My Department is making minor adjustments within the scheme especially in regard to the allocation of supplies from the smaller ports where necessary and fish merchants have been advised to state their case to the Area and Port Fish Distribution Officers whenever they consider that they are not receiving the quantities of fish to which they are entitled under the provisions of the scheme. Arrangements have been made for emergency supplies to be sent to Portsmouth to relieve the present shortage there. As regards Birmingham, I would refer my hon. Friend to the reply which I gave to my hon. Friend the Member for the Deritend Division (Sir Smedley Crooke) yesterday. As regards supplies to particular areas and to fish fryers generally, my Department has no reason to believe that any difficulties which may have been experienced by retailers in the Cheltenham, Hull and Huddersfield areas or by fish fryers in the London area or in Fife will not be resolved as the initial difficulties to which I have referred are overcome, and, as I have also indicated, current difficulties are not primarily due to the Zoning Scheme. Perhaps the House will allow me to say that the Fish Zoning Scheme represents an important and difficult effort, and I feel sure hon. Members will wish to allow adequate time for the effort to reach full fruition.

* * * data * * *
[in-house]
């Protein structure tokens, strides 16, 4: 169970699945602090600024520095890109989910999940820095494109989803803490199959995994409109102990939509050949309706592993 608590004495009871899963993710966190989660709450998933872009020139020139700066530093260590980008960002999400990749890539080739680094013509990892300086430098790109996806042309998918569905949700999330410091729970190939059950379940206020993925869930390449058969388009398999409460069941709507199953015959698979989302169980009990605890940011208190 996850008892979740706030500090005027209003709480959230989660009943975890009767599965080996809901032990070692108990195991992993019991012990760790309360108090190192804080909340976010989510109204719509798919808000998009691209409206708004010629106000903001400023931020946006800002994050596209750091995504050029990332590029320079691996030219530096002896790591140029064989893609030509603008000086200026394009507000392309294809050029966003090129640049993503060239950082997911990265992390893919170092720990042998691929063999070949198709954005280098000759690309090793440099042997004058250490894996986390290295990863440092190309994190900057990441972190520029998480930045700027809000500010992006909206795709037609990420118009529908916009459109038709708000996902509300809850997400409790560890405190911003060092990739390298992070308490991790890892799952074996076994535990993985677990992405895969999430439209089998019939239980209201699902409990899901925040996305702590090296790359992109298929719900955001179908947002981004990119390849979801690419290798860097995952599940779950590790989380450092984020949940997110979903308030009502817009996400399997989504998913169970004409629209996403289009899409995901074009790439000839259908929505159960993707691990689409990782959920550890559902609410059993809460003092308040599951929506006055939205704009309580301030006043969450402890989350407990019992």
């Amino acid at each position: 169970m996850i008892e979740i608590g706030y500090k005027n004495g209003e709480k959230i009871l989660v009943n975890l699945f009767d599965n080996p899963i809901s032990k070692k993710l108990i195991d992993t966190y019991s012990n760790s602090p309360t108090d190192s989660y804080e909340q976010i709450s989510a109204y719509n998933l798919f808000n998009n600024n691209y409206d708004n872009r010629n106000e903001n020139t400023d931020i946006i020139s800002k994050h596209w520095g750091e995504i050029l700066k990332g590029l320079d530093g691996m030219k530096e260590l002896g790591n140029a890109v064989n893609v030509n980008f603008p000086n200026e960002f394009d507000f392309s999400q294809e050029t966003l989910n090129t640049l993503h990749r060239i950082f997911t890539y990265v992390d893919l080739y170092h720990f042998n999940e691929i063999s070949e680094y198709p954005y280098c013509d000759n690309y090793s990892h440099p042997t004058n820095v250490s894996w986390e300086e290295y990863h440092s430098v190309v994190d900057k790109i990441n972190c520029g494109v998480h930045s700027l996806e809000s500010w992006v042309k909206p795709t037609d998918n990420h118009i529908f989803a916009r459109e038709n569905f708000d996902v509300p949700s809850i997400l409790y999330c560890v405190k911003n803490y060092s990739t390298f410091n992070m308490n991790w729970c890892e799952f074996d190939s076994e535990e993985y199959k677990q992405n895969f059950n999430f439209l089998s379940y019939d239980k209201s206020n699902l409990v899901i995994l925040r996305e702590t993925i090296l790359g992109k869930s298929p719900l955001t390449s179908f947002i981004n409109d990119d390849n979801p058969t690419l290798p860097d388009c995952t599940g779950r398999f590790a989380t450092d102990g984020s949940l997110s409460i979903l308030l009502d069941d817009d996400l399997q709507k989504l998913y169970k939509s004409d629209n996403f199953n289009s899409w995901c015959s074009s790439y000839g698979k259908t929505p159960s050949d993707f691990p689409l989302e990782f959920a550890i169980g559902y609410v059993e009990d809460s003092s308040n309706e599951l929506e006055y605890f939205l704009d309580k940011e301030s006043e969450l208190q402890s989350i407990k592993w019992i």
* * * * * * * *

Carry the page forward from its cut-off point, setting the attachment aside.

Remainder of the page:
Photo of Sir James Henderson-Stewart Sir James Henderson-Stewart , Fife Eastern

In view of the importance of this food product and the widespread dissatisfaction concerning its distribution, as is evidenced by the number of Questions, will the Minister be prepared to make another statement to the House, say, in a month's time, telling us exactly what has happened in the meantime?

Photo of Mr William Mabane Mr William Mabane , Huddersfield

I shall be very glad to do that.

Photo of Mr Ralph Etherton Mr Ralph Etherton , Stretford

Will my hon. Friend carefully consider the position of the small fish fryers, many of whom are being put out of business, particularly in the Manchester area?